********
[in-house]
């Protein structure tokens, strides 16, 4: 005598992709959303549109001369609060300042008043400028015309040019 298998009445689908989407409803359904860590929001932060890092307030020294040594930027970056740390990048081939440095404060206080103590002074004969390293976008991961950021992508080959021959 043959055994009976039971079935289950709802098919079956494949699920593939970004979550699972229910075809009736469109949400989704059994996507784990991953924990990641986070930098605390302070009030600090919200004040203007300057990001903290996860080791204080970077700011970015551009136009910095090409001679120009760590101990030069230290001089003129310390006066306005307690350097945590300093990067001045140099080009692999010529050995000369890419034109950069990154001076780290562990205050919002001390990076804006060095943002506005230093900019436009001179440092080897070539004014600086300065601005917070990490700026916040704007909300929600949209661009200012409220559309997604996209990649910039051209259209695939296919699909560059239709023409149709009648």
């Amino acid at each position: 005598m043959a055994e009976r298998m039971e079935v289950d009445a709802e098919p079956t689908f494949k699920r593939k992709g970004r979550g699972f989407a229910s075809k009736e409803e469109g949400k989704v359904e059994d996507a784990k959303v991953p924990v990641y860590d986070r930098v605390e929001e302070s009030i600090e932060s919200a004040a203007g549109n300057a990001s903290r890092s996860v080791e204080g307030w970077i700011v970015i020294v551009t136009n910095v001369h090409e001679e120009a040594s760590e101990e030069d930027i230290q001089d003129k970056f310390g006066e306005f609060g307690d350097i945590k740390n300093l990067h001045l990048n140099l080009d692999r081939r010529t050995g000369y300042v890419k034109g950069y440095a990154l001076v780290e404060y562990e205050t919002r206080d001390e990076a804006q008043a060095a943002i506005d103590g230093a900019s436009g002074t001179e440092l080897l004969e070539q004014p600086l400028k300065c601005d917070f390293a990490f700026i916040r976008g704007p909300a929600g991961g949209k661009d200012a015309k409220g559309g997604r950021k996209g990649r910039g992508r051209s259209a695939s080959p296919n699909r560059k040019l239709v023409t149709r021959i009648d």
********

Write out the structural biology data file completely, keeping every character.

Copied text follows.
[in-house]
């Protein structure tokens, strides 16, 4: 005598992709959303549109001369609060300042008043400028015309040019 298998009445689908989407409803359904860590929001932060890092307030020294040594930027970056740390990048081939440095404060206080103590002074004969390293976008991961950021992508080959021959 043959055994009976039971079935289950709802098919079956494949699920593939970004979550699972229910075809009736469109949400989704059994996507784990991953924990990641986070930098605390302070009030600090919200004040203007300057990001903290996860080791204080970077700011970015551009136009910095090409001679120009760590101990030069230290001089003129310390006066306005307690350097945590300093990067001045140099080009692999010529050995000369890419034109950069990154001076780290562990205050919002001390990076804006060095943002506005230093900019436009001179440092080897070539004014600086300065601005917070990490700026916040704007909300929600949209661009200012409220559309997604996209990649910039051209259209695939296919699909560059239709023409149709009648």
């Amino acid at each position: 005598m043959a055994e009976r298998m039971e079935v289950d009445a709802e098919p079956t689908f494949k699920r593939k992709g970004r979550g699972f989407a229910s075809k009736e409803e469109g949400k989704v359904e059994d996507a784990k959303v991953p924990v990641y860590d986070r930098v605390e929001e302070s009030i600090e932060s919200a004040a203007g549109n300057a990001s903290r890092s996860v080791e204080g307030w970077i700011v970015i020294v551009t136009n910095v001369h090409e001679e120009a040594s760590e101990e030069d930027i230290q001089d003129k970056f310390g006066e306005f609060g307690d350097i945590k740390n300093l990067h001045l990048n140099l080009d692999r081939r010529t050995g000369y300042v890419k034109g950069y440095a990154l001076v780290e404060y562990e205050t919002r206080d001390e990076a804006q008043a060095a943002i506005d103590g230093a900019s436009g002074t001179e440092l080897l004969e070539q004014p600086l400028k300065c601005d917070f390293a990490f700026i916040r976008g704007p909300a929600g991961g949209k661009d200012a015309k409220g559309g997604r950021k996209g990649r910039g992508r051209s259209a695939s080959p296919n699909r560059k040019l239709v023409t149709r021959i009648d």